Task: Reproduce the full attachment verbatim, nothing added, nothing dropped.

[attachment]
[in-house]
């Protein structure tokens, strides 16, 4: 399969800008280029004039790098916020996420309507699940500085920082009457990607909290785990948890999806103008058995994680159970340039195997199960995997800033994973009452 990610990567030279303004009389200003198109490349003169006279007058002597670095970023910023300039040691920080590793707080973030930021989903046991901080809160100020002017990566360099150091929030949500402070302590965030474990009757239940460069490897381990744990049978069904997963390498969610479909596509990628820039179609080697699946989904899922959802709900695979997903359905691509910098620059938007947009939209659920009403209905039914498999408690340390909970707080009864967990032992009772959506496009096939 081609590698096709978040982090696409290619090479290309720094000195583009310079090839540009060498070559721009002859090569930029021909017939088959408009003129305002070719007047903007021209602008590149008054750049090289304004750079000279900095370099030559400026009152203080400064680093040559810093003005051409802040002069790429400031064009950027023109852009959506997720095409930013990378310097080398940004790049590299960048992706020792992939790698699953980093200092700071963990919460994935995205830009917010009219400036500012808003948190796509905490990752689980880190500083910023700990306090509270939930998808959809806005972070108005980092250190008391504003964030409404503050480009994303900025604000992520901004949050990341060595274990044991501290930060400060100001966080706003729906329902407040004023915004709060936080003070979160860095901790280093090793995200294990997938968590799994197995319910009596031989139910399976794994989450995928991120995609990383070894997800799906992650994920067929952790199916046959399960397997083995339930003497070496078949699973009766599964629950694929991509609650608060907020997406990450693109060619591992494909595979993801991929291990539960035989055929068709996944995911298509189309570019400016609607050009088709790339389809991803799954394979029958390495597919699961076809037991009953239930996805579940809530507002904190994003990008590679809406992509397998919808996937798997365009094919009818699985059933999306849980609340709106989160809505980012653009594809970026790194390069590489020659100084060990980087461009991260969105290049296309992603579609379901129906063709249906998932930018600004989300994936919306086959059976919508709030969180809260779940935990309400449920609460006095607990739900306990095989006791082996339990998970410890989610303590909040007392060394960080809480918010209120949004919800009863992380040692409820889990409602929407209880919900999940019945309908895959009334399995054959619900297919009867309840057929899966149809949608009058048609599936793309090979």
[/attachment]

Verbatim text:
[in-house]
């Protein structure tokens, strides 16, 4: 399969800008280029004039790098916020996420309507699940500085920082009457990607909290785990948890999806103008058995994680159970340039195997199960995997800033994973009452 990610990567030279303004009389200003198109490349003169006279007058002597670095970023910023300039040691920080590793707080973030930021989903046991901080809160100020002017990566360099150091929030949500402070302590965030474990009757239940460069490897381990744990049978069904997963390498969610479909596509990628820039179609080697699946989904899922959802709900695979997903359905691509910098620059938007947009939209659920009403209905039914498999408690340390909970707080009864967990032992009772959506496009096939 081609590698096709978040982090696409290619090479290309720094000195583009310079090839540009060498070559721009002859090569930029021909017939088959408009003129305002070719007047903007021209602008590149008054750049090289304004750079000279900095370099030559400026009152203080400064680093040559810093003005051409802040002069790429400031064009950027023109852009959506997720095409930013990378310097080398940004790049590299960048992706020792992939790698699953980093200092700071963990919460994935995205830009917010009219400036500012808003948190796509905490990752689980880190500083910023700990306090509270939930998808959809806005972070108005980092250190008391504003964030409404503050480009994303900025604000992520901004949050990341060595274990044991501290930060400060100001966080706003729906329902407040004023915004709060936080003070979160860095901790280093090793995200294990997938968590799994197995319910009596031989139910399976794994989450995928991120995609990383070894997800799906992650994920067929952790199916046959399960397997083995339930003497070496078949699973009766599964629950694929991509609650608060907020997406990450693109060619591992494909595979993801991929291990539960035989055929068709996944995911298509189309570019400016609607050009088709790339389809991803799954394979029958390495597919699961076809037991009953239930996805579940809530507002904190994003990008590679809406992509397998919808996937798997365009094919009818699985059933999306849980609340709106989160809505980012653009594809970026790194390069590489020659100084060990980087461009991260969105290049296309992603579609379901129906063709249906998932930018600004989300994936919306086959059976919508709030969180809260779940935990309400449920609460006095607990739900306990095989006791082996339990998970410890989610303590909040007392060394960080809480918010209120949004919800009863992380040692409820889990409602929407209880919900999940019945309908895959009334399995054959619900297919009867309840057929899966149809949608009058048609599936793309090979």